New to ICU, Critical Thinking, Code Blue,
Hemodynamic Monitoring, OR, PACU,
Reading EKG, Cardiac Output
ICU - IMAGINE BEING IN THIS SITUATION -
THE NEW NURSE
IMAGINE BEING A NEW NURSE IN ICU
Imagine this is Nurse Jenna's first day on the job in an
The night before she was extremely anxious about
what she might have to face the next day.
The shift begins and as she enters ICU, she hears a
Code Blue being called overhead. What is a Code
Blue? She has no idea.
Suddenly she sees people rushing frantically to one
room, a Crash Cart is pulled towards the room.
She is standing trying to make sense of the whole
thing but there is no one there to ask a question.
What is she supposed to do?
What Nurse Jenna is actually witnessing is a patient
being resuscitated (CPR) or Code Blue.
Typically when a patient stops breathing AHA
guidelines are followed.
The designated staff usually respond to the Code
Blue call. There is a Code Blue button in each room in
the ICU. If a patient becomes unresponsive, the nurse
presses the button to alert the staff.
The trained staff grab the Crash cart, when a Code
Blue is called and take it to the room. CPR is usually
begun and the doctor decides what medications are
given and the course of treatment.
Vital signs, oxygen saturation, EKG tracings are
continually monitored and recorded.
A 12 lead EKG are is also done. The doctor mans the
Code. Lab values, like the ABG, is done and the need
for intubation is assessed. On occasion the
resuscitative efforts are not successful and family
members or responsible party may have to be
consulted about decision making.
If intubation is necessary, the respiratory therapist
assists with this procedure. Following intubation, a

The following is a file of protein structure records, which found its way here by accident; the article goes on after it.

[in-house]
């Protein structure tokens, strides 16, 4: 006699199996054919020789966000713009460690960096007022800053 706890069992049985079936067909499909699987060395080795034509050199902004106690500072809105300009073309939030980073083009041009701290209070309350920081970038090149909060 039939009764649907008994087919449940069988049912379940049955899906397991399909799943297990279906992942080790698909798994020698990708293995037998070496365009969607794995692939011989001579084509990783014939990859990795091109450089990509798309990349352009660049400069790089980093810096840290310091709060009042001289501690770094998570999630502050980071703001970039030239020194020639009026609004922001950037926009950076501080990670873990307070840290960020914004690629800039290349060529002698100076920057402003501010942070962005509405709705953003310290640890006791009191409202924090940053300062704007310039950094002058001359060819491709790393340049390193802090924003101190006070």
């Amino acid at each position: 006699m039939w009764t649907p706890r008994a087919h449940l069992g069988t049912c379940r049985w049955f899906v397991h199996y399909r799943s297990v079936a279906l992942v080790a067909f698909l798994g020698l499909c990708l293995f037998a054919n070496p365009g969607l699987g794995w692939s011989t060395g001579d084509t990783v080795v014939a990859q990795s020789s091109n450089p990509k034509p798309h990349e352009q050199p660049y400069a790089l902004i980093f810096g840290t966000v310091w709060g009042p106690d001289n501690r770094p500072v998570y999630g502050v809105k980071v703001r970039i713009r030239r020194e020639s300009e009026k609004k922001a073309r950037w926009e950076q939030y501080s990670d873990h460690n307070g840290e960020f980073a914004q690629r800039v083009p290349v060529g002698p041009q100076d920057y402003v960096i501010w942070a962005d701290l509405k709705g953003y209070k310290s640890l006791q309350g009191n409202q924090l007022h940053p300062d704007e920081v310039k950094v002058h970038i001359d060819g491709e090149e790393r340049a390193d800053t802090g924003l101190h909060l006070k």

chest X-Ray is done for placement of the ET tube,
breath sounds are also checked. Breathing would be
assisted with mechanical ventilation. (Ventilator
settings are ordered by the MD).
A nurse records all medications given, time of
intubation, size of ET tube. Assessment and
documentation of the patient's status is also done.
Although this could be a very difficult situation for
a beginner, here are some helpful hints:
- check with the staff to see if help is needed with
calling for a chest X-ray, or EKG
- or if an IV solution is needed
- or if any help is needed to record medications and
Vital signs taken during the Code Blue.
This is just an overview of what a code setting would
For your learning pleasure here are some helpful
- Easy EKG Reading,
- Hemodynamic monitoring
Some patients, like the liver transplant patients, are
recovered in the ICU instead of PACU.
When Chest Pain Strikes
No one knows when Chest
Pain will strike. The EKG is a
diagnostic tool used for the
patient having chest pain.
MONITORING is done in the
ICU. The PAC(Pulmonary
artery catheter) is a useful
diagnostic tool which is
inserted into the heart.
It is used to diagnose
conditions such as sepsis, MI
and Valvular disease.
The Cardiac Output is also
measured through this
catheter. A special syringe is
attached to one of the ports of
the PAC and the cardiac
output is measured.
THE SA NODE FIRES AND
THE ATRIA CONTRACT.
It is like a light bulb that is
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Neosynepherine IV (Phenylephrine) is given
to elevate blood pressure.
This improves the neurological status of the
patient who is lethargic following conditions
such as SAH, which causes bleeding in the
brain. Side effects include abdominal
discomfort which may become severe.
Dopamine Hydrochloride IV is ordered to
increase blood pressure.
At low doses, Dopamine is known to
increase renal perfusion and thus increase
urinary output. At high doses, it is known to
decrease urinary output as it causes
System of the Heart
The heart has an electrical
conduction system which
originates in the right atrium.
The SA node is the beginning
of this system.
NURSING COMMUNICATION SKILLS
Nursing Communication is an essential
part of a day's work. Skills are needed
to accomplish positive feedback.
Learn more, click below: